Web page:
The Raleigh Chamber Music Guild's "big" series of concerts, the "Masters Series," generally presented in Fletcher Opera Theater, brings big-name national and international artists to the capital for distinctive programs. For its final downtown offering of the season, the Guild featured a brilliant trio headed by pianist Navah Perlman and graced by comparably splendid young string players Philippe Quint, violin, and Zuill Bailey, cello. Perlman and Bailey have long-standing ties to Raleigh and central NC, she having been one of the first "outside" soloists of note to have graced a concert by the Raleigh Symphony Orchestra, and Bailey having long been a favorite here among chamber and orchestral music circles. The trio seemed a logical pick for the RCMG's season finale, and it made sense to have them be the chief attraction for the presenter's annual fund-raising gala, too. Enter the sequester! Quint and Bailey arrived in Raleigh with time to spare, but Perlman's flight was delayed and delayed and delayed again, ostensibly (she said) due to mechanical problems, but why not blame congress, that collection of albatrosses that burden the nation's collective neck? As a result, the string players improvised a Saturday night program (at Richard Ruggero's piano emporium!) consisting of three Bach cello suite preludes, delivered with breathtaking brilliance and insight, two relatively short excerpts from John Corigliano's score for The Red Violin, and the most dazzling performance of the Handel-Halvorsen violin-cello Passacaglia anyone present is likely ever to have heard. Indeed, it reminded one listener of Franco Corelli trying to out-sing Birgit Nilsson, back when both were in their prime. And more than a few sensed that the excitement and passion these young artists brought to the hairpin twists and turns in the Passacaglia perfectly encapsulated the hope all lovers of chamber music have for the future, a future being made secure by this new generation of dynamic "super players."
The visit also included a Sunday morning master class in Smedes Parlor, at Saint Mary's School, during which violinists Rebecca Shen and Samuel Zhu, violist Vishnu Gottiparthy, and cellist Grace Kim worked with the visiting artists on part of Shostakovich's Quartet No. 7 that had served as a prelude to the previous evening's gala festivities and that was heard yet again during a pre-concert program in the Fletcher lobby. Other class (and pre-concert) participants hailed from the Duke University String School, MYCO@UNC (two ensembles), and ECU. These groups, coached by some of our best regional artist-teachers, played some very good music (by Rachmaninoff, Turina, Beethoven, and Suk) and reinforced the hope of music lovers in attendance for the future; with young players like these in the pipeline, the prospects are bright.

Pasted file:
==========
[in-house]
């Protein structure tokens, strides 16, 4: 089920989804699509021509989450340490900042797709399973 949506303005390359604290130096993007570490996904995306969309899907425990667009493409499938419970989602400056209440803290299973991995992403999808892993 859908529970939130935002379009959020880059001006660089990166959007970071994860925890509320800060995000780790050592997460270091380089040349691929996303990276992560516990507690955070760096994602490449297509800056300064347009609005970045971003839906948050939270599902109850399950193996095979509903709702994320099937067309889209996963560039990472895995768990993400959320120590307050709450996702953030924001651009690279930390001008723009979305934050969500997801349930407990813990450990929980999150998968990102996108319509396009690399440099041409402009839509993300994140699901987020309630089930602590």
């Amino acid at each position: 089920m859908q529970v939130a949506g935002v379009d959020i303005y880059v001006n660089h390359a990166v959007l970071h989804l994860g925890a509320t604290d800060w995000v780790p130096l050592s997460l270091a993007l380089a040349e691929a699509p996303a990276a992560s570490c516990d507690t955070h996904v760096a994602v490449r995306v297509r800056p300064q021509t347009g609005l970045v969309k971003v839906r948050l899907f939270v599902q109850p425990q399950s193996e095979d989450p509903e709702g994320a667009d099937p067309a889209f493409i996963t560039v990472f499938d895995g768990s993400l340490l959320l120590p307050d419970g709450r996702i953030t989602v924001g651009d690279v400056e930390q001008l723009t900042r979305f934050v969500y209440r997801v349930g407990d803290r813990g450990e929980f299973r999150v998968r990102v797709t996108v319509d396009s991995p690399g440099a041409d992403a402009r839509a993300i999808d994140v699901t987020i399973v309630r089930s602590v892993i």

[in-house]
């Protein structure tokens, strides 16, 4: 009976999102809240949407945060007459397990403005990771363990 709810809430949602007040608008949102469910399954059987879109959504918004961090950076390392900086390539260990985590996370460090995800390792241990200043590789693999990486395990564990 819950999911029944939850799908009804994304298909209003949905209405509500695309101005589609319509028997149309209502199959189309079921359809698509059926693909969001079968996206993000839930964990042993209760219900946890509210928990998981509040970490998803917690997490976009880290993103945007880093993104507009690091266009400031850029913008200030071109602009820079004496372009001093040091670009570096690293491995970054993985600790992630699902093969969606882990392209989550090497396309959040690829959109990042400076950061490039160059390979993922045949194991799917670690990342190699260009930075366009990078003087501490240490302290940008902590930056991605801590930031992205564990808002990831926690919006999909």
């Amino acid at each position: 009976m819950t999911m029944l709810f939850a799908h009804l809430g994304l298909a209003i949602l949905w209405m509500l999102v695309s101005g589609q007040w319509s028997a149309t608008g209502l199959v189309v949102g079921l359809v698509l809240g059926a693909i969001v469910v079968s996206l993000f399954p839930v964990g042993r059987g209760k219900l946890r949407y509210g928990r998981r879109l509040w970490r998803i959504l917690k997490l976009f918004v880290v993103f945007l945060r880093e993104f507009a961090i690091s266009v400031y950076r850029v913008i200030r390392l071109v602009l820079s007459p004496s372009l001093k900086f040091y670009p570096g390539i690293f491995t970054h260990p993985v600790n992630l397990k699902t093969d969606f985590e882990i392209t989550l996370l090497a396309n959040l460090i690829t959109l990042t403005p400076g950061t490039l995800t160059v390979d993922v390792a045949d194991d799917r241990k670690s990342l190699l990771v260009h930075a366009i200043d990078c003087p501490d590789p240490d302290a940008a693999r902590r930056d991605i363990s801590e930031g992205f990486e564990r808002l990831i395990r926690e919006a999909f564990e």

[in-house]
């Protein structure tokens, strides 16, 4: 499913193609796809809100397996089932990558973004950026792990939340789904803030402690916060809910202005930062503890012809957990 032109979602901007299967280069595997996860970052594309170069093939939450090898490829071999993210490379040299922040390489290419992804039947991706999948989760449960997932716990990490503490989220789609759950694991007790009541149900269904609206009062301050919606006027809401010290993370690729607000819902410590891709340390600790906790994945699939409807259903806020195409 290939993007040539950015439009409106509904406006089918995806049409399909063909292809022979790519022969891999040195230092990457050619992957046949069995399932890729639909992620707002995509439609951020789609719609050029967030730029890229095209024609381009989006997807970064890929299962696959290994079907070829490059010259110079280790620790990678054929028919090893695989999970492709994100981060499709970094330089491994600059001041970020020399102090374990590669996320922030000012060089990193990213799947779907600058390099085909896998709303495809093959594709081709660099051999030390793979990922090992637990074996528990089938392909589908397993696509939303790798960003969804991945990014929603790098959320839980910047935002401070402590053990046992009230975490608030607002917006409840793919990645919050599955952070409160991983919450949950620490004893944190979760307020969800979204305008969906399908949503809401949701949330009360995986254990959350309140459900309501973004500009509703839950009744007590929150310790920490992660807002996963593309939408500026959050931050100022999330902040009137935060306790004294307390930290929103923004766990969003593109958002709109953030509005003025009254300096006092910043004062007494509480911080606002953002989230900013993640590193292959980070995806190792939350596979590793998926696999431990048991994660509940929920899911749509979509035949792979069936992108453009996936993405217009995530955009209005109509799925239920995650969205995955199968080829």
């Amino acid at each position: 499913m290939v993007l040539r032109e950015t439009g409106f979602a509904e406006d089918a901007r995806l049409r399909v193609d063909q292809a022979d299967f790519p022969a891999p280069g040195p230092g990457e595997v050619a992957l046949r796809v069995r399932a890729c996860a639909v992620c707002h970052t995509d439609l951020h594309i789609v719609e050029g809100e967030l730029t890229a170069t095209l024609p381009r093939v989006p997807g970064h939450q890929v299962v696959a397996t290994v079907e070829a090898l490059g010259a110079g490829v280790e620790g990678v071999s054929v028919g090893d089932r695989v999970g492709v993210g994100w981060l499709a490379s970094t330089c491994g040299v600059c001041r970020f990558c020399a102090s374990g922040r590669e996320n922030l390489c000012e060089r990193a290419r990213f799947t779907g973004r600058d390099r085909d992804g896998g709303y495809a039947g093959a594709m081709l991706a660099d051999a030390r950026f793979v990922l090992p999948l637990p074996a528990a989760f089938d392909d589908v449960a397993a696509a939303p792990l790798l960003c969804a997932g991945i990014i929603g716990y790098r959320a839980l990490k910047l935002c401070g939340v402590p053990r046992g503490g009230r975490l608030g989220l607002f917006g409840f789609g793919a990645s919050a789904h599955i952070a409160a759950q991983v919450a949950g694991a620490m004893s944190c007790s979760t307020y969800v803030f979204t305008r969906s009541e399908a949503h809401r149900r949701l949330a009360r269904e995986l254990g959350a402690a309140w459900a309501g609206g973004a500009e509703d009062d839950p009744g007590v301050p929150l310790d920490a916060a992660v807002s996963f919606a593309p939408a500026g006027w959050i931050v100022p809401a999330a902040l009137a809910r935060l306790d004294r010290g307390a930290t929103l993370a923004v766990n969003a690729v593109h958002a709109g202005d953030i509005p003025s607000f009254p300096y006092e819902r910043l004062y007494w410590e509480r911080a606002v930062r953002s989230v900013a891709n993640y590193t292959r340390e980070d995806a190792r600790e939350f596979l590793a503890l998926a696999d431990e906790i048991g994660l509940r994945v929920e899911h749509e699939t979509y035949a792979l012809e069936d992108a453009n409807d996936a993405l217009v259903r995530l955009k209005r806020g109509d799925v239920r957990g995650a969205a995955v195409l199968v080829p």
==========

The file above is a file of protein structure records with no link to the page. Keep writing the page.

It was during this master class that Bailey announced the morning's sad news of the death of cellist Janos Starker, to whom the afternoon program would be dedicated (and during which Bailey gave several informative and touching reminiscences from his collection of Starker stories.)
The Sunday afternoon program went through several metamorphoses since first announced last year, along the way, losing Beethoven's "Kakadu" Variations and the "Archduke" Trio plus Brahms' Trio in C Minor, and in their place gaining Beethoven's "Gassenhauer" Trio (originally for piano, clarinet, and cello) and the second trios of Shostakovich and Brahms.
To describe this concert as "exceptional" would be to understate the case. A great deal has been written about the music, of course, and while Beethoven's Op. 11 is not often heard, all three works are well known in chamber music circles. What elevated this performance considerably above the norm was the playing of the visiting artists. Each is a splendid soloist, and the ensemble has been together for a long time - Quint is a fairly recent arrival, but he has fit into the framework superbly. These people are brilliant intellectuals and gifted artists who have keen insight into the music they play. They possess technique in superabundance, so even difficult passages seem easy - and often elicit knowing and appreciative smiles and other acknowledgments from each other. Of course, all the other hallmarks of great playing are present in abundance: incisiveness, energy, skillful blends of tension and relaxation, precise attacks and releases, scrupulously-managed dynamics - you name them, and all the best musical qualities informed these artists' collective work.
Thus the Beethoven was a transport of joy and delight, with infectious interplay among all three musicians. The Shostakovich was set up with those aforementioned remarks about Starker and a Navah Perlman story of the composer telling a visiting quartet how to interpret his music by taking them on a walking tour of his neighborhood and its cemetery. Many members of the audience surely had heard this score, but just as surely few if any are likely to have heard it delivered with such stark intensity, sometimes bordering on despair, and with such haunting passion. It its wake, the Brahms came as a relief, reminding us that life can and does go on; this glowed from within, its occasionally autumnal lines seeming to reflect sunshine like leaves in light breezes, just starting to turn. The scherzo infectiously conveyed the greatest excitement, and the finale was a demonstration of barely bridled joy, flawlessly realized. The uproar at the conclusion of the concert was considerable, with many members of the audience standing and cheering their approval. Yes, it was that good. Again it is clear that the future of this art is secure, so long as artists like Perlman, Quint and Bailey continue to ply their trade at these exalted levels.
PS The piano was a Bösendorfer 280, provided by Ruggero Piano.